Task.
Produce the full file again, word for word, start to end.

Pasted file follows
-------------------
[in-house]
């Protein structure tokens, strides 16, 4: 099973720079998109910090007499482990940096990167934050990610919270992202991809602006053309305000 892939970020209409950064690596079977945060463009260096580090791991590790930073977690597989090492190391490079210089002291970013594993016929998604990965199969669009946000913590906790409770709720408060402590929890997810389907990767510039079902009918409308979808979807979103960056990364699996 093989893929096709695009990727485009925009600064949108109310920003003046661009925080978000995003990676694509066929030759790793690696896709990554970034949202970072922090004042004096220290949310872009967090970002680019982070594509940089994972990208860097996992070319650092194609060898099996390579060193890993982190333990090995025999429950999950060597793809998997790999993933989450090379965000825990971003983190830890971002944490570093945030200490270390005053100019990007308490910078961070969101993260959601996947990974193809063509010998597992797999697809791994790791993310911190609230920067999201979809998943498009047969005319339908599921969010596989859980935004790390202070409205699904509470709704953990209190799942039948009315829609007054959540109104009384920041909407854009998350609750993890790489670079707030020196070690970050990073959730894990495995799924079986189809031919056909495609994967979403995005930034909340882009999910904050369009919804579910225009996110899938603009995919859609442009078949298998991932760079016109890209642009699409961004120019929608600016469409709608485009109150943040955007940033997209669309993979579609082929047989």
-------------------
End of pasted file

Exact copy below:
[in-house]
């Protein structure tokens, strides 16, 4: 099973720079998109910090007499482990940096990167934050990610919270992202991809602006053309305000 892939970020209409950064690596079977945060463009260096580090791991590790930073977690597989090492190391490079210089002291970013594993016929998604990965199969669009946000913590906790409770709720408060402590929890997810389907990767510039079902009918409308979808979807979103960056990364699996 093989893929096709695009990727485009925009600064949108109310920003003046661009925080978000995003990676694509066929030759790793690696896709990554970034949202970072922090004042004096220290949310872009967090970002680019982070594509940089994972990208860097996992070319650092194609060898099996390579060193890993982190333990090995025999429950999950060597793809998997790999993933989450090379965000825990971003983190830890971002944490570093945030200490270390005053100019990007308490910078961070969101993260959601996947990974193809063509010998597992797999697809791994790791993310911190609230920067999201979809998943498009047969005319339908599921969010596989859980935004790390202070409205699904509470709704953990209190799942039948009315829609007054959540109104009384920041909407854009998350609750993890790489670079707030020196070690970050990073959730894990495995799924079986189809031919056909495609994967979403995005930034909340882009999910904050369009919804579910225009996110899938603009995919859609442009078949298998991932760079016109890209642009699409961004120019929608600016469409709608485009109150943040955007940033997209669309993979579609082929047989």